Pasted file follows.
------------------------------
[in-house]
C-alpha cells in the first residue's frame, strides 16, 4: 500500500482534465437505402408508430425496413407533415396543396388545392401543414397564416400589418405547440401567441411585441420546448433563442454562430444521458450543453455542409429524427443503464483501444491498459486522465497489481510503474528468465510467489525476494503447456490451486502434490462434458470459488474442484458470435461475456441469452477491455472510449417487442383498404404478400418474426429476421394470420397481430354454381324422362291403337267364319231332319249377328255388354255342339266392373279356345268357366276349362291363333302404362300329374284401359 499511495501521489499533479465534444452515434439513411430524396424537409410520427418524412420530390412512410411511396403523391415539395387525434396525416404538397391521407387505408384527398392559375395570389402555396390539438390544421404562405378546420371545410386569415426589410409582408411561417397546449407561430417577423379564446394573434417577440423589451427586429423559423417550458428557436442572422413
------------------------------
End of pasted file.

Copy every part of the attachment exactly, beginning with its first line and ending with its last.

[in-house]
C-alpha cells in the first residue's frame, strides 16, 4: 500500500482534465437505402408508430425496413407533415396543396388545392401543414397564416400589418405547440401567441411585441420546448433563442454562430444521458450543453455542409429524427443503464483501444491498459486522465497489481510503474528468465510467489525476494503447456490451486502434490462434458470459488474442484458470435461475456441469452477491455472510449417487442383498404404478400418474426429476421394470420397481430354454381324422362291403337267364319231332319249377328255388354255342339266392373279356345268357366276349362291363333302404362300329374284401359 499511495501521489499533479465534444452515434439513411430524396424537409410520427418524412420530390412512410411511396403523391415539395387525434396525416404538397391521407387505408384527398392559375395570389402555396390539438390544421404562405378546420371545410386569415426589410409582408411561417397546449407561430417577423379564446394573434417577440423589451427586429423559423417550458428557436442572422413